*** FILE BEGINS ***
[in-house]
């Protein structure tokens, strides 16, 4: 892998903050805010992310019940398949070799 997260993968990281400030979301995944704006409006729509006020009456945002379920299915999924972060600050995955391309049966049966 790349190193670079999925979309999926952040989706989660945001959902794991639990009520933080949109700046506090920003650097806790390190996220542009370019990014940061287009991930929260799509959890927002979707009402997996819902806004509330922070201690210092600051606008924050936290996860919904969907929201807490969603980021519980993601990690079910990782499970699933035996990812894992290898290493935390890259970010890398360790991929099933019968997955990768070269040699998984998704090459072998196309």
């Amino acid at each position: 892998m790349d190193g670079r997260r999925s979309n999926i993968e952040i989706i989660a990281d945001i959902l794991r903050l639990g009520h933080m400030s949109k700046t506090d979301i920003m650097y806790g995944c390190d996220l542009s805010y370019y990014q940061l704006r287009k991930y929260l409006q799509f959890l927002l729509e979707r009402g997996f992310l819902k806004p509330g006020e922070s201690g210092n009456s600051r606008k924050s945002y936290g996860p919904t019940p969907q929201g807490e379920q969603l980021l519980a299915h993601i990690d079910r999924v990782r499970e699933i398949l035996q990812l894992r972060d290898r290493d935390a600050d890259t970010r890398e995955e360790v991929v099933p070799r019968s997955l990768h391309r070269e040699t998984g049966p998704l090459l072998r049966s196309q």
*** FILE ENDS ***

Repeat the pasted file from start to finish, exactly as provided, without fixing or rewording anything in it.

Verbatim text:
[in-house]
């Protein structure tokens, strides 16, 4: 892998903050805010992310019940398949070799 997260993968990281400030979301995944704006409006729509006020009456945002379920299915999924972060600050995955391309049966049966 790349190193670079999925979309999926952040989706989660945001959902794991639990009520933080949109700046506090920003650097806790390190996220542009370019990014940061287009991930929260799509959890927002979707009402997996819902806004509330922070201690210092600051606008924050936290996860919904969907929201807490969603980021519980993601990690079910990782499970699933035996990812894992290898290493935390890259970010890398360790991929099933019968997955990768070269040699998984998704090459072998196309």
């Amino acid at each position: 892998m790349d190193g670079r997260r999925s979309n999926i993968e952040i989706i989660a990281d945001i959902l794991r903050l639990g009520h933080m400030s949109k700046t506090d979301i920003m650097y806790g995944c390190d996220l542009s805010y370019y990014q940061l704006r287009k991930y929260l409006q799509f959890l927002l729509e979707r009402g997996f992310l819902k806004p509330g006020e922070s201690g210092n009456s600051r606008k924050s945002y936290g996860p919904t019940p969907q929201g807490e379920q969603l980021l519980a299915h993601i990690d079910r999924v990782r499970e699933i398949l035996q990812l894992r972060d290898r290493d935390a600050d890259t970010r890398e995955e360790v991929v099933p070799r019968s997955l990768h391309r070269e040699t998984g049966p998704l090459l072998r049966s196309q």